Carnival Calendars

If you are coming to Trinidad for Carnival bookmark this post because it has the dates of all the must-see, never-been-to-but-want-to, and regional Carnival events for Carnival 2017.

This first is from the Ministry of Community Development, Culture and the Arts.culture-carnival-calendar-2017

The Second is from the National Carnival Commission. This one is the one to bookmark for stickfighting and parades of the bands.


Fetes are an important part of the festivities. Bishop’s was last Saturday and I had a ball. So keep following your Trini friends on Facebook and check the fete calendar here . See you at Army Fete


Where’s Culture in Trinidad’s Budget?

The conversation on my Facebook feed after the budget was read out, is that this Government, like it’s predecessors (regardless of party) doesn’t understand or value the creative sector.

Finance Minister Colm Imbert spoke of spending $25 million to re-install a state of the art audio system in the National Academy of the Performing Arts (NAPA). He also spoke of building 8 community centres this year, and their plans to build, or renovate, others in 2017. These community centres will hold music and arts classes because Government sees their value. The Government says it will engage stakeholders to develop ways to better integrate culture in our tourism thrust,  and Sandals is expected to spend a $100 million on services, quite  a bit of that would be for culture and entertainment.

But Trinidad and Tobago is supposed to be thinking serious about diversifying it’s economy,  and moving away from it’s dependence on oil and gas. The rumblings on my Facebook feed suggests that people aren’t seeing where in the budget that Government has put anything in place to support the development, or creation of, a creative sector, that many believe has the power to support our economy.

But my answer to those people is, what did you expect? You have a Government that isn’t accustomed to thinking about culture as something other than entertainment, or something to pacify the masses. They don’t “know” that it has real monetary value. So what is required now is civil action, to craft and then encourage the type of policy this country needs when it comes to culture.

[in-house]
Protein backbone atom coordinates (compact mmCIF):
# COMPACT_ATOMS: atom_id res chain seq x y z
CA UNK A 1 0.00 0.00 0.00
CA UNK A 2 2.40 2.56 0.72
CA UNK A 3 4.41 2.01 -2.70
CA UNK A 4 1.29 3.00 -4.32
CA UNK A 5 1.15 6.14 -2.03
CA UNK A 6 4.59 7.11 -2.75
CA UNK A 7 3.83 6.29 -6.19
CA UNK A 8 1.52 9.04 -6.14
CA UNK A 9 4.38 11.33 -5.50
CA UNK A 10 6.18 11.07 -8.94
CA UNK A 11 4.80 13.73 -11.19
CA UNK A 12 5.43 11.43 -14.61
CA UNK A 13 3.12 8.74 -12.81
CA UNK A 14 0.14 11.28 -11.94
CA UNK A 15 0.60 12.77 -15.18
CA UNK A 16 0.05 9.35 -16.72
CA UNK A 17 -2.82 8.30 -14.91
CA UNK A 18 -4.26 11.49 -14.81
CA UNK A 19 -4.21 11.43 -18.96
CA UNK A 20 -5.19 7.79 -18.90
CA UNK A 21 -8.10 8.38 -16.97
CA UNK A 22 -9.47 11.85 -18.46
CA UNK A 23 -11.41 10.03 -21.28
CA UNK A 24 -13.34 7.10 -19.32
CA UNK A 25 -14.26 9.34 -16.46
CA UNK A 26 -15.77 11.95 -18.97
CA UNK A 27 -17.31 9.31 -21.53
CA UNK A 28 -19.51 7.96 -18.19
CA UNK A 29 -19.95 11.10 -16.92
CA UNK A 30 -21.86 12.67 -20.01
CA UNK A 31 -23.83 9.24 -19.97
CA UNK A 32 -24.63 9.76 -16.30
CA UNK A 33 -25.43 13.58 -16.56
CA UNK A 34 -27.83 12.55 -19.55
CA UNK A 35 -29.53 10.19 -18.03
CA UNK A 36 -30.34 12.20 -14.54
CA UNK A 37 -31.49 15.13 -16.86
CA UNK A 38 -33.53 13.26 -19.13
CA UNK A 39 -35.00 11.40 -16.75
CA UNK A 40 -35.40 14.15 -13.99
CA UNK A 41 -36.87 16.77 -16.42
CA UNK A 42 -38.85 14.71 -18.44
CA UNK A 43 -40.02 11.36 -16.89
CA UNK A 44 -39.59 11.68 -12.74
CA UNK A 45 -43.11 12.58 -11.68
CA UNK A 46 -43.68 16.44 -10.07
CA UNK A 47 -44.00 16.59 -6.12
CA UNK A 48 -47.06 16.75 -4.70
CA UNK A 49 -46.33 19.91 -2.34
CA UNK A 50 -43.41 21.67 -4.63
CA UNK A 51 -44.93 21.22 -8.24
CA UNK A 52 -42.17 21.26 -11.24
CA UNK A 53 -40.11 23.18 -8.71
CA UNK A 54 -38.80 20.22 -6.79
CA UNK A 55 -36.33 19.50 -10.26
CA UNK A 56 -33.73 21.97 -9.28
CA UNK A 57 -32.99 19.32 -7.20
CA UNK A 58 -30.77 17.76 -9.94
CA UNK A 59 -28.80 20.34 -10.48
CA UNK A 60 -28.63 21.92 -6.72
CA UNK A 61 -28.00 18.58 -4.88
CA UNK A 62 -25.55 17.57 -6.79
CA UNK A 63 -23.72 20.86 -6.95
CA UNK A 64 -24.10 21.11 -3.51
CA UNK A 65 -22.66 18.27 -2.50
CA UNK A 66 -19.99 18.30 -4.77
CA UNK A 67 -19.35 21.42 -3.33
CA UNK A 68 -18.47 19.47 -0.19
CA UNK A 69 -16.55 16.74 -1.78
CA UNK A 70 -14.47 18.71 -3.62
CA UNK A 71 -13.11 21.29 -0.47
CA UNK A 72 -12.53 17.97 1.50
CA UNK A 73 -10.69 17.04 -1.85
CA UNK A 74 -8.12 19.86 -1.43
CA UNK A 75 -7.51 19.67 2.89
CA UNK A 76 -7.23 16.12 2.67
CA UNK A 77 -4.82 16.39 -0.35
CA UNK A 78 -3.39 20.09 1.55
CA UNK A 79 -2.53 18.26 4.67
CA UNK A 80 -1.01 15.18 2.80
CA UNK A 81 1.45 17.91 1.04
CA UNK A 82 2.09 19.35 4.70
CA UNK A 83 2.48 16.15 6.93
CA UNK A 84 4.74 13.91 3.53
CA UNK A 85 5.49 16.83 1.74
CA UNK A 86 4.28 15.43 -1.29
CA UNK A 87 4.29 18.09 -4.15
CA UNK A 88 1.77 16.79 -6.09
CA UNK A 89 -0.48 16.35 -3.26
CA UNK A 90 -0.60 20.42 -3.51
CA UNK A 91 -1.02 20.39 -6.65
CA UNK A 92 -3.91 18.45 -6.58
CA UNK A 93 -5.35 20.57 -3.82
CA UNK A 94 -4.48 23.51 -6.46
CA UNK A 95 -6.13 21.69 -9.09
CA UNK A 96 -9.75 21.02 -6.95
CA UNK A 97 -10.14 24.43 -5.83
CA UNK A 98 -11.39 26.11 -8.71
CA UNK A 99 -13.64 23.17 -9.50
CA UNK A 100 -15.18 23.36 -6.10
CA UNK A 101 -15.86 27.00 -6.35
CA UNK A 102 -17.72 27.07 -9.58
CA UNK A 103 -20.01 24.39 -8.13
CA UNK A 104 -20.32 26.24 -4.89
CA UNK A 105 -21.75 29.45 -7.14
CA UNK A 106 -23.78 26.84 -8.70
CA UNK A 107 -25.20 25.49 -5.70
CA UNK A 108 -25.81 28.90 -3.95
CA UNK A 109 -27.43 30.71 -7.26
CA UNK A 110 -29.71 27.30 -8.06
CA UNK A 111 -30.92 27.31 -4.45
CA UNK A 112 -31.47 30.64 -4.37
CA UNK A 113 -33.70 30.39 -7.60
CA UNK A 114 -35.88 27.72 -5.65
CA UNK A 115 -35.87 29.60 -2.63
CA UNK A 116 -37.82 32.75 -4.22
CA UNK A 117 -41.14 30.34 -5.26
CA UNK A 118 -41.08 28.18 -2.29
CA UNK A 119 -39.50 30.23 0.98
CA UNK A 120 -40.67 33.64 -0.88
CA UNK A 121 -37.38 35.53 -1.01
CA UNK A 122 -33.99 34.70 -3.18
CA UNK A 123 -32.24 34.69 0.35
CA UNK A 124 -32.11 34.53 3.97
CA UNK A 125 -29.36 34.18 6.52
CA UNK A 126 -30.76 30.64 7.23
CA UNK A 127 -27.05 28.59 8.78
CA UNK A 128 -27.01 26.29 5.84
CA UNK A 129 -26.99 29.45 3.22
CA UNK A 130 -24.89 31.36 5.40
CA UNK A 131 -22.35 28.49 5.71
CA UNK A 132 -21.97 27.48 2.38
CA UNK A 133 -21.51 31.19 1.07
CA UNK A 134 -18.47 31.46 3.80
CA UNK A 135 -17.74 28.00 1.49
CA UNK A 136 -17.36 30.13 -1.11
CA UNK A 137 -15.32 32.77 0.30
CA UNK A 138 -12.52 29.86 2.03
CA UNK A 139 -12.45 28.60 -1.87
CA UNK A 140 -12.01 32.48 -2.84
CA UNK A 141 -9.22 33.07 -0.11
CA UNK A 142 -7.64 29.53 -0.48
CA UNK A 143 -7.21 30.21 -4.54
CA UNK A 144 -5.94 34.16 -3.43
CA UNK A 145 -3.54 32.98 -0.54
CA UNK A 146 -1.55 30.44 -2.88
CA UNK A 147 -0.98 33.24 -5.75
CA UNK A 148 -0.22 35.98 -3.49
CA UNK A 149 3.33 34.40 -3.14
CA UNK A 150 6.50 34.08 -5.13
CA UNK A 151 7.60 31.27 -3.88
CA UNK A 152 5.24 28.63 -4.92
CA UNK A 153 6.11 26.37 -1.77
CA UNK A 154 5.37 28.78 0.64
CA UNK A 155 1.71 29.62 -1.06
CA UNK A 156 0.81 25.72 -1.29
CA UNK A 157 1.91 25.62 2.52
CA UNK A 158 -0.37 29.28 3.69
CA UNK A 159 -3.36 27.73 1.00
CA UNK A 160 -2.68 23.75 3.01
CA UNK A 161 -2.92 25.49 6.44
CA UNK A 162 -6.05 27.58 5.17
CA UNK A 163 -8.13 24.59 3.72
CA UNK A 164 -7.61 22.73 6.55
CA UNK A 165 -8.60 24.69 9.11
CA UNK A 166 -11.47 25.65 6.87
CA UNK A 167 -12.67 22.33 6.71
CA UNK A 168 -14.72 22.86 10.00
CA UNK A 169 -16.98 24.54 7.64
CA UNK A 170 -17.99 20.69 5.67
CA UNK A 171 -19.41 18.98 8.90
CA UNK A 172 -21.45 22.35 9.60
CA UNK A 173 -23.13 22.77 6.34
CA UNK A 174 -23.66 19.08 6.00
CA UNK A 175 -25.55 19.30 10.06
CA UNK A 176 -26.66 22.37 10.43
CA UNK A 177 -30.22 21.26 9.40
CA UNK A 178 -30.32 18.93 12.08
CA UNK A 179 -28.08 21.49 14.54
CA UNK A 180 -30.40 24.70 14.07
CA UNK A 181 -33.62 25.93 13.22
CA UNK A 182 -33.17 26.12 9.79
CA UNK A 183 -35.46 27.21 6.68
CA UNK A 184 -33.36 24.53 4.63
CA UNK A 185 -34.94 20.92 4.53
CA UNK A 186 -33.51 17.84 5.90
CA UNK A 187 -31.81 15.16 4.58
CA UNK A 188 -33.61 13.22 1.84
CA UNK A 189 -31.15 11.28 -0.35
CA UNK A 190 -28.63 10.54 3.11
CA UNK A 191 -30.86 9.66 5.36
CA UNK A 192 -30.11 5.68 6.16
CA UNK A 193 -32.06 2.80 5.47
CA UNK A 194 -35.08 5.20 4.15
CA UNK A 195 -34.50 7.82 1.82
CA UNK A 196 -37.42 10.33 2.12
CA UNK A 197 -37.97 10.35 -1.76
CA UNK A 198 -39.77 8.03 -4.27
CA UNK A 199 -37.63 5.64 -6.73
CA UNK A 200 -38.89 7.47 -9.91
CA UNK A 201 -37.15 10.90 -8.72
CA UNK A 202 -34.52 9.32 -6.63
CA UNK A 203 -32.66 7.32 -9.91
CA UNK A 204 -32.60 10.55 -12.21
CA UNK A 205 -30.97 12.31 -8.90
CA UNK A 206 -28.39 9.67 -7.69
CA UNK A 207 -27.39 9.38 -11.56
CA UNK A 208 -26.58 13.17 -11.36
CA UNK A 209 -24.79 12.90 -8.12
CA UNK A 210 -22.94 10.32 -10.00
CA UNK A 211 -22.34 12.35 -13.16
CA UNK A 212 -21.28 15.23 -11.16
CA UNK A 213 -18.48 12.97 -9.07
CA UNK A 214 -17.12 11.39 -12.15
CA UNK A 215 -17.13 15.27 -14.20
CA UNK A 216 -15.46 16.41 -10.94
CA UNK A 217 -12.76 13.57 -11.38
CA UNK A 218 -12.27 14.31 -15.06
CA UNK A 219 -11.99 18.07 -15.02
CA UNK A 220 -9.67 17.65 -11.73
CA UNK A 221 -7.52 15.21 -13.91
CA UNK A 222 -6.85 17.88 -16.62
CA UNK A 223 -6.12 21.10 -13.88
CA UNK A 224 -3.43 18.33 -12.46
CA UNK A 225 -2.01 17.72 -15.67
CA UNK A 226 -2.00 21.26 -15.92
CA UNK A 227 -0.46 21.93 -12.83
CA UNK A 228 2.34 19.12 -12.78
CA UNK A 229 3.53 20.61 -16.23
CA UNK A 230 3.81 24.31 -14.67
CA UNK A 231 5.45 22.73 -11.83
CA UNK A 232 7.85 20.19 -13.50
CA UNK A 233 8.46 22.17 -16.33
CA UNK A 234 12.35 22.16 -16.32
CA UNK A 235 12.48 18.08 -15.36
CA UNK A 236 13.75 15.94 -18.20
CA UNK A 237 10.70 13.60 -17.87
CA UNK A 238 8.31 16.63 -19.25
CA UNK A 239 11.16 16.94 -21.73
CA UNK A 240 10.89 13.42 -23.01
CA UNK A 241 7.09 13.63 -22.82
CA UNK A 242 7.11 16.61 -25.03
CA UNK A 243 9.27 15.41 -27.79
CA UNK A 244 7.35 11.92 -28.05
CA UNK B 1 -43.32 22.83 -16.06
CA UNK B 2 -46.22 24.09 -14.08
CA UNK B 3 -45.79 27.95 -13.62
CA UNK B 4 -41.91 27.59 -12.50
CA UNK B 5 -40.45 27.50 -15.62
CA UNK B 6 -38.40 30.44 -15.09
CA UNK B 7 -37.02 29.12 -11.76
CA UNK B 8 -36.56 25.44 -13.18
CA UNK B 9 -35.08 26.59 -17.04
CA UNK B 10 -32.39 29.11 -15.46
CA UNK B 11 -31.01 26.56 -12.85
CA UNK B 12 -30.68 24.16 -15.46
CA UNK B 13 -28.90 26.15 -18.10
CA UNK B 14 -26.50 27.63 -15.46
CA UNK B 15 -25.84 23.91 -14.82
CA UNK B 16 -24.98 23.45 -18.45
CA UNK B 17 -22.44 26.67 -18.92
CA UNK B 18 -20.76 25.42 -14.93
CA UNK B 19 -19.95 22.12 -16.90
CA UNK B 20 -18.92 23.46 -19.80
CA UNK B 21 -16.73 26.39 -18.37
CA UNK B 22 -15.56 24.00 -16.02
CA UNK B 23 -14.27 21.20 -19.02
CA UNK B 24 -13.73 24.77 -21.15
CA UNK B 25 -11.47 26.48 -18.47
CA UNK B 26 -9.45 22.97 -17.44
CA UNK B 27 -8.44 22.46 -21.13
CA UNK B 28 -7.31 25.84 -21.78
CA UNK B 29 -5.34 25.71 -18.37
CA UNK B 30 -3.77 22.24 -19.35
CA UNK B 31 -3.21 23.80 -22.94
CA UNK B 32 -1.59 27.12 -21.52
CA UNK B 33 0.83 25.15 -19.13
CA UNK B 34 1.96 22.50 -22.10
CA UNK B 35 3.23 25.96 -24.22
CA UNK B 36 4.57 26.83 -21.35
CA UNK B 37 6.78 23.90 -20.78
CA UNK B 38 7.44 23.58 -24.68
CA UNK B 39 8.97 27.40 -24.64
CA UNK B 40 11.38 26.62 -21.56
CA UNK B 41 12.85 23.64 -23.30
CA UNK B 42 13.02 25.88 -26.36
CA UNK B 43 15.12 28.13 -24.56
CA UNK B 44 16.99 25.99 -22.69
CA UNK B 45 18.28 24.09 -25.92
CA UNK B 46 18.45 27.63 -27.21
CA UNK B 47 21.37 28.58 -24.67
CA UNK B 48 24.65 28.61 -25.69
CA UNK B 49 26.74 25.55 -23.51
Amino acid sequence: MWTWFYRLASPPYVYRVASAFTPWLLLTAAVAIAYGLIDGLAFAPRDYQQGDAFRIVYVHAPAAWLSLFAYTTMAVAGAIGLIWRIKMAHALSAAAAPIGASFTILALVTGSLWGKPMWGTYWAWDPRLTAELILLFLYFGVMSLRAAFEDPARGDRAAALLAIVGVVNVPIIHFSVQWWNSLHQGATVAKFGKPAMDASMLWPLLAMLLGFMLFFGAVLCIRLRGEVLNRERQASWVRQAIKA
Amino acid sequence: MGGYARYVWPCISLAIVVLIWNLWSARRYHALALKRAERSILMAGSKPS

The first step is creating a National Cultural Policy, and enforcing it. The NCP will guide how we treat with cultural things, ensure that it is included in the national education sylabuslabus, it will provide protection for cultural spaces etc. Then you create a Cultural Development Policy which will deal with the development of the sector including supporting its industrial development. But what is required now is the action of people in the creative sector to tell Government what it wants and direct how they are to get it.


Nneka Luke moves to FilmTT

FilmTT Appoints New General Manager

Nneka Luke

 Port of Spain, 30th August, 2016: The Board of Directors of the Trinidad and Tobago Film Company Limited (FilmTT) is pleased to announce the appointment of Ms. Nneka Luke to the position of General Manager effective 1st September, 2016.

Chairman of the Board, Camille Selvon Abrahams shared that this selection was a meticulous decision. “Ms. Luke was carefully selected from a group of highly qualified applicants. Her background in festivals, film and finance showed us that her base was wide and included elements that are critical for taking film in T&T to the next level,” she explained.

Ms. Luke possesses a unique combination of film industry experience and brand and communications expertise, which ideally positions her to lead the growth and development of FilmTT. She has held several senior roles in corporate communications, managing internal and external communications; brand and company strategy; sponsorship, events, and publications.

Her most recent role was External Relations Director at the trinidad+tobago film festival (ttff) where she directly contributed to the growth of the Festival and the overall brand at local, regional and international levels, to the increase of local audiences through cohesive brand and communications planning and execution, and built a regional and international network in the film industry that includes contacts in Europe, USA, South Africa, South America and the Caribbean.

Ms. Luke’s experience of building ttff’s brand, her knowledge of the local, regional and international film industries and years of state and private sector communications experience, makes her the ideal leader to take on the role of General Manager at FilmTT.

“After almost six years of involvement in the local film industry, first as a private sector sponsor and then at the ttff, it is exciting to have the opportunity to now contribute to its development at the state level. I see only the many possibilities to build on the foundation work that has been done to create a strategically-developed film industry that serves both international productions and T&T’s creative producers,” Ms. Luke stated.

Selvon Abrahams also added, “Her immense network of professionals in the field, and an understanding of film financing and support makes her suitably primed to take on this important role in the industry. She also has a wonderful connection to the local film stakeholders which is extremely important for us as we believe that we have some bridges to build in order to move forward.”


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